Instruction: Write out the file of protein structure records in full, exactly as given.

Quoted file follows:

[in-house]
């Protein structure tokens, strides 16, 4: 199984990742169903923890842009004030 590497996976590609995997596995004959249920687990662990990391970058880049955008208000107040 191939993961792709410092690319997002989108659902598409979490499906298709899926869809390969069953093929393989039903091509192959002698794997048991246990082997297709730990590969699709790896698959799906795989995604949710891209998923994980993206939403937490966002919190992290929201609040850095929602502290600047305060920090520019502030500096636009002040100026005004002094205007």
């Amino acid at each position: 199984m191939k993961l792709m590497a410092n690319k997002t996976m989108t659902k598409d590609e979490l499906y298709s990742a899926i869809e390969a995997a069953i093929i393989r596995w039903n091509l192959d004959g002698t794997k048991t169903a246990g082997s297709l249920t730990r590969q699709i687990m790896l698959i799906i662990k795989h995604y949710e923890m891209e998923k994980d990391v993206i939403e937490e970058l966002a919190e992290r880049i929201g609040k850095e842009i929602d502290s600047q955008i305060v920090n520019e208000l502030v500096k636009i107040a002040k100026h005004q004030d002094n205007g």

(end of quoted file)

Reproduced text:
[in-house]
């Protein structure tokens, strides 16, 4: 199984990742169903923890842009004030 590497996976590609995997596995004959249920687990662990990391970058880049955008208000107040 191939993961792709410092690319997002989108659902598409979490499906298709899926869809390969069953093929393989039903091509192959002698794997048991246990082997297709730990590969699709790896698959799906795989995604949710891209998923994980993206939403937490966002919190992290929201609040850095929602502290600047305060920090520019502030500096636009002040100026005004002094205007």
């Amino acid at each position: 199984m191939k993961l792709m590497a410092n690319k997002t996976m989108t659902k598409d590609e979490l499906y298709s990742a899926i869809e390969a995997a069953i093929i393989r596995w039903n091509l192959d004959g002698t794997k048991t169903a246990g082997s297709l249920t730990r590969q699709i687990m790896l698959i799906i662990k795989h995604y949710e923890m891209e998923k994980d990391v993206i939403e937490e970058l966002a919190e992290r880049i929201g609040k850095e842009i929602d502290s600047q955008i305060v920090n520019e208000l502030v500096k636009i107040a002040k100026h005004q004030d002094n205007g």